Andrew Coughlin MD, Aru Panwar MD, Carla DeLassus Gress, Sc.D., MS, CCC-SLP, Elizabeth VanWinkle MS, CCC-SLP
What is it?
Dysphagia refers to difficulty swallowing. While dysphagia can have many causes, often it results from scar tissue formation contributing to a narrowing in the throat or esophagus. Such a narrowing is called a ‘stricture’. Patients who experience dysphagia may also experience ‘aspiration’ which is a condition where food, fluid or saliva unintentionally leaks into the windpipe.
How common is it among patients with head and neck cancer?
Dysphagia is fairly common in patients with head and neck cancer and survivors. In one study of head and neck cancer patients, 45.% noted dysphagia, 10.2% noted stricture, and 8.7% noted aspiration pneumonia. In another study, 1 in 2 patients reported a decrease in their quality of life due to dysphagia.
Patients may experience varying degrees of swallowing difficulty due to effects of the cancer, its treatment, and treatment related side effects. For example, tumors may prevent food or liquid from passing from the mouth and throat into the esophagus. Surgery that removes tumors may also remove or damage tissues that are important for swallowing function. Radiation or the combination of radiation and chemotherapy can cause significant inflammation and mouth sores (mucositis) during therapy causing painful swallowing (odynophagia). Surgery or radiation may cause swelling (edema or lymphedema) or scarring (fibrosis) of the lining of the mouth and throat causing decreased swallowing function. Scarring may become severe enough that a stricture develops (narrowing of the esophagus that blocks the passage of food to the stomach). Other common problems in head and neck cancer patients that may also cause swallowing problems including: dry mouth from radiation making food sticky, loss of teeth or poorly fitting dentures causing chewing problems, taste changes, and a loss or change of sensation which alters the way a patient eats.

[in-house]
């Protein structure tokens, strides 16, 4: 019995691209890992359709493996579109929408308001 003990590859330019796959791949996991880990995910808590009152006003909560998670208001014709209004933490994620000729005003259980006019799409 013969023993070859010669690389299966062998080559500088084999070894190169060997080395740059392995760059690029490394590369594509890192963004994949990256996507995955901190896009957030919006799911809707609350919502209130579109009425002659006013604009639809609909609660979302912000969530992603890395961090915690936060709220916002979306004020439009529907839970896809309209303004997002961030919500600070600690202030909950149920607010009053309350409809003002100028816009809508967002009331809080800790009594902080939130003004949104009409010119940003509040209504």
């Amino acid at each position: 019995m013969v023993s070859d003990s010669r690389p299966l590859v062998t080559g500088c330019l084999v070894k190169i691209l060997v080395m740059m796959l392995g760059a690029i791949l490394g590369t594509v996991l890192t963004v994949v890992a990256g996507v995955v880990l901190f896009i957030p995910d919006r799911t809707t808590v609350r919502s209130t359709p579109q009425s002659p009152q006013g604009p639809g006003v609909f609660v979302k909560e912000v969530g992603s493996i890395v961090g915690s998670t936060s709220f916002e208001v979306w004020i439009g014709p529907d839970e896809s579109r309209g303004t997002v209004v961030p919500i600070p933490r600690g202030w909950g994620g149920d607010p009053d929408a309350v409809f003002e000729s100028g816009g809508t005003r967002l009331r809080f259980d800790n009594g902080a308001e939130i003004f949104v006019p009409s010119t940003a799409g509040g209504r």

What are the signs/symptoms?
Signs or symptoms of dysphagia are highly variable. A patient can experience:
- Coughing or choking when eating or drinking
- Sensation of food getting stuck
- Food or liquid passing into or out of the nose with swallowing
- Decreased ability to chew or swallow solids
- Unintended weight loss
- Increased time required to eat a meal
- Effortful swallowing
- Difficulty swallowing pills or tablets
- Recurring pneumonias from aspiration
Maintaining balanced nutrition and proper hydration is a top priority during and after cancer treatment in order to promote proper healing and recovery with minimal complications. Patients who have difficulty swallowing will often lose weight. If food enters the breathing tube (aspiration) pneumonia or obstruction can occur. If patients cannot maintain weight with nutrition by mouth or suffer aspiration, a feeding tube may be needed.
How is the condition diagnosed?
The presence of dysphagia can often be established through history of patient symptoms. To fully test swallowing function, additional tests may be ordered.
- Barium Esophagram: This is an x-ray test that can be used to identify narrowing of the swallow tube. A radiologist conducts this exam. Patients are asked to swallow a radio-opaque dye (barium) while x-ray images are obtained to evaluate for narrow areas or abnormalities of swallow function.
- Modified Barium Swallow: This is a test where the radiologist and speech pathologist assess your ability to swallow different food consistencies (thin liquids, thickened liquids, and solids) using x-rays like a movie. If you are found to have a swallowing abnormality, the speech pathologist will try to determine if there are ways to compensate for the functional loss (compensatory swallowing maneuvers). These maneuvers may improve your ability to swallow and prevent or reduce aspiration events.